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Excavations begin to recover missing persons remains near Nicosia hospital  

Excavations in Athalassa

By Angelos Anastasiou

Excavation work to retrieve the remains of 31 victims of a bomb dropped during the first leg of the invasion of the northern part of Cyprus by the Turkish air force on July 20, 1974, at the location where the Nicosia General hospital has since been built started on Wednesday.

According to reports, 28 of the victims of the bombing of the Athalassa psychiatric hospital were Greek Cypriots and three were Turkish Cypriots, while the bodies two other victims, a nurse and a soldier, were transported elsewhere and buried properly at a later time.

According to the Cyprus News Agency, the exact location of the remains was identified via an exploratory excavation, with proper digging expected to take up to four weeks.

Commissioner for Humanitarian Affairs Photis Photiou, who was briefed on the technical side of the excavation by Xenofon Kallis, the Foreign ministry’s point-man on humanitarian affairs, told reporters that this will be another difficult exhumation.

“This is why there is specialised staff here – Mr Kallis leads this group of scientists comprising several state agencies and foreign scientists, who I am sure will do everything possible to make this excavation a success,” he said.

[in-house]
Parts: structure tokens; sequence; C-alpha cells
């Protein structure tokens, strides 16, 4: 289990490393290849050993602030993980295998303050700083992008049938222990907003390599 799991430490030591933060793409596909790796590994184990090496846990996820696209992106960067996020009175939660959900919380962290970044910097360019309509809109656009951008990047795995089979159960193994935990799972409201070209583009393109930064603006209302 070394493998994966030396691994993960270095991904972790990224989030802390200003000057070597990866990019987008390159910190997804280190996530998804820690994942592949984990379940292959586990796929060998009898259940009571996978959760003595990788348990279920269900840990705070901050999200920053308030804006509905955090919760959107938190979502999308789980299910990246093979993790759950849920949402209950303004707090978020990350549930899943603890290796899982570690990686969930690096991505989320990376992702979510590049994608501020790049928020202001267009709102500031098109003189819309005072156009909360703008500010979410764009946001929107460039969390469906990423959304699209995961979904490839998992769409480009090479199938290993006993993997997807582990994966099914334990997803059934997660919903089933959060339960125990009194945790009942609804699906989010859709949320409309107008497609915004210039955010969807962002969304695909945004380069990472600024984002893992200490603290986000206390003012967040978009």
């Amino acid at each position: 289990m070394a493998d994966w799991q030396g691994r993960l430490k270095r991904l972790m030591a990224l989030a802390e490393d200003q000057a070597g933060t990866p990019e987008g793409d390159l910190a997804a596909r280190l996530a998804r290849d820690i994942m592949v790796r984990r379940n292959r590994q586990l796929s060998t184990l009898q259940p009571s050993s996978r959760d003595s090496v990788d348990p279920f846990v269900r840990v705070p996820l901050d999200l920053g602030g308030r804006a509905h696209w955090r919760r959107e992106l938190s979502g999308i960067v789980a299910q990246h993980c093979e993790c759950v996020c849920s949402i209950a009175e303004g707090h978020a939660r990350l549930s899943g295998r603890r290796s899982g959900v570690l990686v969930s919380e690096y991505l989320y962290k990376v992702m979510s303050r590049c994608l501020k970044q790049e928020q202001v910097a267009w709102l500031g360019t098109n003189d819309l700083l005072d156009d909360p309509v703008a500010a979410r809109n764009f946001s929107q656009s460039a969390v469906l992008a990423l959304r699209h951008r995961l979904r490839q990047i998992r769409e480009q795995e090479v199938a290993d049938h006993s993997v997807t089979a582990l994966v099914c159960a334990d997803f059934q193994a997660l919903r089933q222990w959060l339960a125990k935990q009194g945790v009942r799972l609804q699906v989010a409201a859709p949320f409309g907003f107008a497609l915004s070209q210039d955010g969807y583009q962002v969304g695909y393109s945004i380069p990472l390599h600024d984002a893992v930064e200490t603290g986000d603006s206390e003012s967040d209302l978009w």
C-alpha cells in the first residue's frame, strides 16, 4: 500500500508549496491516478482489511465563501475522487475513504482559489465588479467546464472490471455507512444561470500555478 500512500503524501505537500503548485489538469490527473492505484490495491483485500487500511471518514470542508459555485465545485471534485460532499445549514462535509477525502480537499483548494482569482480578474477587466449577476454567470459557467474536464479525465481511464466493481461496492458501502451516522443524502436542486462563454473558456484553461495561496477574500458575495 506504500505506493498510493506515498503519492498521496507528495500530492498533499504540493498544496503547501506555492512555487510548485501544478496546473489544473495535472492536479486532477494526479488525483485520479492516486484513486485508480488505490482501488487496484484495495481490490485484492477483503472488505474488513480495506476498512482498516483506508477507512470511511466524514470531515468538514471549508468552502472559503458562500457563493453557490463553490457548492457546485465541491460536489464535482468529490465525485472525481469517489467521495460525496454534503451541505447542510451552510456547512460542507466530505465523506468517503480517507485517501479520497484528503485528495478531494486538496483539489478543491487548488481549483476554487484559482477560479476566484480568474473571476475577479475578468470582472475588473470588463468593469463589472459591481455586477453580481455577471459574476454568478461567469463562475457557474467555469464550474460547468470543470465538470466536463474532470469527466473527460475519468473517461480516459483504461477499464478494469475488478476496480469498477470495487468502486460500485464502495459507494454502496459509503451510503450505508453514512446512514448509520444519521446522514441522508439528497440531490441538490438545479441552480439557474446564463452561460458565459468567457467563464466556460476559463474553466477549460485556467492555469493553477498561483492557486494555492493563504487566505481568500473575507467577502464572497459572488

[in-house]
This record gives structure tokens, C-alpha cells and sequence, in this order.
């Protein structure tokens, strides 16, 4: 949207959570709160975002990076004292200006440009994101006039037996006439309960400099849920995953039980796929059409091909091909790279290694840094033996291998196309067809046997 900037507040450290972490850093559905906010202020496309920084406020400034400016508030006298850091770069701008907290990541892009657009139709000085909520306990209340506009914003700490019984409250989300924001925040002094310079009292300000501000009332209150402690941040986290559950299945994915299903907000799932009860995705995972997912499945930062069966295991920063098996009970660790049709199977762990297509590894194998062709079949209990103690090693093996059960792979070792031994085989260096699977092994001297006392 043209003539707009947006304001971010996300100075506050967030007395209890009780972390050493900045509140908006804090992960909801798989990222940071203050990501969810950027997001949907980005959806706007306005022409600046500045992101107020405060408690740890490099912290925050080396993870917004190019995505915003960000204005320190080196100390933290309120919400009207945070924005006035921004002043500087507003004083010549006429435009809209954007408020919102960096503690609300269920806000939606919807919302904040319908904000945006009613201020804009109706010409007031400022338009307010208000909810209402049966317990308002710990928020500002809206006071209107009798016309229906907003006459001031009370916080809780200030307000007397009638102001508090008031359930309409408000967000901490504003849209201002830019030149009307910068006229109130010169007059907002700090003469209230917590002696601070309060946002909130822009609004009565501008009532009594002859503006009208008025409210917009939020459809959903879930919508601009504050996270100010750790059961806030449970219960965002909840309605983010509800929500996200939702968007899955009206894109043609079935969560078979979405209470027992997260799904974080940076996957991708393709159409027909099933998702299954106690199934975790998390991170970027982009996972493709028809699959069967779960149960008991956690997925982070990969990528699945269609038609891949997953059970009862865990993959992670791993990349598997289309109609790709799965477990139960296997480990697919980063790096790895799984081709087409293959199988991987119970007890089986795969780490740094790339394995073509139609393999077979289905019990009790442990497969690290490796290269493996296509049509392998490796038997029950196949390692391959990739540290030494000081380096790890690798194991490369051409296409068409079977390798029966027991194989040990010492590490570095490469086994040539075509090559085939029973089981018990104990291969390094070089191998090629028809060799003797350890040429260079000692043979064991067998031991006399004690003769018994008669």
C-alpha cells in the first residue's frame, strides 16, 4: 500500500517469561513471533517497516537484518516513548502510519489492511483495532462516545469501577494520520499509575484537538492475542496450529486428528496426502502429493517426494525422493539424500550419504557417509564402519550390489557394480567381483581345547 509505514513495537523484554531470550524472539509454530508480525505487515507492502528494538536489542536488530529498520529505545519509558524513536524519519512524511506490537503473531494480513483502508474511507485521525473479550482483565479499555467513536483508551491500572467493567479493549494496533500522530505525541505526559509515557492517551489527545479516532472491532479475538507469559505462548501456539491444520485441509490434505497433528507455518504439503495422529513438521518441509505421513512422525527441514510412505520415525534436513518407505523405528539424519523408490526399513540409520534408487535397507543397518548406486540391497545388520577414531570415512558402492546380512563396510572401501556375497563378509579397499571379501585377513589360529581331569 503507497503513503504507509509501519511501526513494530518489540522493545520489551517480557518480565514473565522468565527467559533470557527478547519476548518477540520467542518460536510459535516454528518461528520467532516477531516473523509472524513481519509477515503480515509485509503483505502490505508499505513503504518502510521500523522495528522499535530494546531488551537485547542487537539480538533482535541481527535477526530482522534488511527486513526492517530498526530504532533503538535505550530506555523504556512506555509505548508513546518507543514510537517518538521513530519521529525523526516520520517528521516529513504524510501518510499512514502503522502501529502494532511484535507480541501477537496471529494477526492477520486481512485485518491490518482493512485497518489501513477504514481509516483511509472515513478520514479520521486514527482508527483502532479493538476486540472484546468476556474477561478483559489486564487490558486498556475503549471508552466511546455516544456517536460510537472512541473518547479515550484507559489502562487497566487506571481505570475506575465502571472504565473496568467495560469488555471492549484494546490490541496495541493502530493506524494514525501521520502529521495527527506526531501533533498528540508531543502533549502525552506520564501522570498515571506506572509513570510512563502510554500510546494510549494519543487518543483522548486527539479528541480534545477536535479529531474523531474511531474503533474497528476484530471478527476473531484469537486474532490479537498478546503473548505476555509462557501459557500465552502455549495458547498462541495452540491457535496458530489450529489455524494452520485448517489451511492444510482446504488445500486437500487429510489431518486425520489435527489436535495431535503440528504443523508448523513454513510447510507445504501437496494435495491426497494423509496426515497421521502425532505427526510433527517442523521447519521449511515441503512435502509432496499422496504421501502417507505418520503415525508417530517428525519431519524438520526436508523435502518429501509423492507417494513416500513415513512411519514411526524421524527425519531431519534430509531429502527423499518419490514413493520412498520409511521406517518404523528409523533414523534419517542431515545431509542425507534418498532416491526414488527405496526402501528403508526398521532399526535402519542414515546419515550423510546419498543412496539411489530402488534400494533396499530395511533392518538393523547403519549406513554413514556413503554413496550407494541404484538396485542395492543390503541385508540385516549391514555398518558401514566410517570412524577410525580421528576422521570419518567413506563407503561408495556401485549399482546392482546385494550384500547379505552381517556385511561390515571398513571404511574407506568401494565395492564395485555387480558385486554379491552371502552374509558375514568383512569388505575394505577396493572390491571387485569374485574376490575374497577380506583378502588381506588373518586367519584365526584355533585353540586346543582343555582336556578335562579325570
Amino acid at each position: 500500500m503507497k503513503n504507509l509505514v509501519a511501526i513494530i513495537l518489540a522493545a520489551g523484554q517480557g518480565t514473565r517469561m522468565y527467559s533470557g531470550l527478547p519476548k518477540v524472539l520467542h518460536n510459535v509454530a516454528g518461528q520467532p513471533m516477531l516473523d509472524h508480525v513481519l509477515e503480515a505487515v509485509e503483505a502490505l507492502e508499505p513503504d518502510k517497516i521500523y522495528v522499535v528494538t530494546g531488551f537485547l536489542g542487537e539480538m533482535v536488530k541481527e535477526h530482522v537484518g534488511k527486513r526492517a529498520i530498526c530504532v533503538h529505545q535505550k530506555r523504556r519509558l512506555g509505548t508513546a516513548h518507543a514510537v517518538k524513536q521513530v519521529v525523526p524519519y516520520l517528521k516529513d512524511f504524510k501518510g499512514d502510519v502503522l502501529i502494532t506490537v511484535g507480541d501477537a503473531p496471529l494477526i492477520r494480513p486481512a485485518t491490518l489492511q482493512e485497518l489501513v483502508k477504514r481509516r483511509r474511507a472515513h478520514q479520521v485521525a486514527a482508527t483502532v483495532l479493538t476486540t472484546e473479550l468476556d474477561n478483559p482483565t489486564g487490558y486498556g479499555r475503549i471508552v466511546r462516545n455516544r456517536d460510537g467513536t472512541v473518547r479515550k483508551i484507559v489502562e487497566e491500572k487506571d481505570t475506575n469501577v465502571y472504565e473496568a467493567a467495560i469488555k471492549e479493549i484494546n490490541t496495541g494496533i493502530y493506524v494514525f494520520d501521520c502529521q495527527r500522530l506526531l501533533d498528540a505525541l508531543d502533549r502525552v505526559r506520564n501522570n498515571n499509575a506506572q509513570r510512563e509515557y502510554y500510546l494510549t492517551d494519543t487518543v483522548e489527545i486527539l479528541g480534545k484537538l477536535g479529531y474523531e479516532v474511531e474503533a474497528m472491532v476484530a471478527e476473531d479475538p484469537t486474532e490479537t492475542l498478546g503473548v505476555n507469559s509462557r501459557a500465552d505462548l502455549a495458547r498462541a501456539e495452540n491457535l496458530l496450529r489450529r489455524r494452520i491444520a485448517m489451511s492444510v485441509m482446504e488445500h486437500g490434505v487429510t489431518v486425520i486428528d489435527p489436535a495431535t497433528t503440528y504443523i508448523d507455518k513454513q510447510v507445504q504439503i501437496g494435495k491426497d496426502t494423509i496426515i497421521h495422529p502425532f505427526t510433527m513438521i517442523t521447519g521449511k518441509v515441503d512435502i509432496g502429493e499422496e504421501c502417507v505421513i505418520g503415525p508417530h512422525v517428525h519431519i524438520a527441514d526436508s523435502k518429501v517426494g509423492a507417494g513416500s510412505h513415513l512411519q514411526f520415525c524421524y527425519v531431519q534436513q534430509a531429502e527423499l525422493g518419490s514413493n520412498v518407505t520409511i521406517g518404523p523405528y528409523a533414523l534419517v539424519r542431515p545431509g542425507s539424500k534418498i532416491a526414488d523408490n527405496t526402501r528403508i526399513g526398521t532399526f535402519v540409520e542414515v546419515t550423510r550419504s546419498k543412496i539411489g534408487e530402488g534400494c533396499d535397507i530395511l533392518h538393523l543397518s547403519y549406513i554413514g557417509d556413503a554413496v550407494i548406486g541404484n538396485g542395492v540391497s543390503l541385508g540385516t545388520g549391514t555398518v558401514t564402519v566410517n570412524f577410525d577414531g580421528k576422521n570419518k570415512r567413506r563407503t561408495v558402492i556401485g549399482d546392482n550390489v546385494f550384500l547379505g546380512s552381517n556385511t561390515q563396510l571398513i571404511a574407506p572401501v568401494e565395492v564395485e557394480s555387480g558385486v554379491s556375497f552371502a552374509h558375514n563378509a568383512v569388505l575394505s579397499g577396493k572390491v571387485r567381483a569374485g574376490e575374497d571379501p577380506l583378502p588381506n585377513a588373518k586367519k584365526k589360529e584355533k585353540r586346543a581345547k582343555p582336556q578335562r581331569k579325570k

The exhumation, Photiou added, is a moral obligation to the victims’ relatives.

“It is truly a shame because we have delayed 43 years – for 43 years our fellow Cypriots have been buried here,” he said.

“This exhumation should have happened a lot earlier, because it is our obligation to provide answers to the relatives, but above all to give the identified remains so that proper religious burials can be done.”

Government agencies are also in contact with the families of the three Turkish Cypriot victims and will keep them updated on any developments, the commissioner added.

“We know the crater created by the bomb is here and the bones are here, because this had been demonstrated by the exploratory excavation, but we don’t know what other problems we might face,” Photiou said, referring to the discovery of traces of asbestos during initial digging.

“We also don’t know whether the excavation will reveal a number of more than 31 bodies. No one knows whether the number is confined to the official list of names we have, or whether there are more we don’t know about.”

Photiou said that the precise age of each victim is not known, but it is known that the official body count includes seven women.

Kallis explained that, as with each exhumation, there are particularities and challenges.

“We are in a position to cope, we have the experience and the expertise and the staff, but like every other exhumation maybe this one hides secrets that we will find out on the way,” he said.

“As a citizen of the Republic of Cyprus, I would like to say that this exhumation sends some messages relating to the state’s responsibilities to its people and the quality of our society.”

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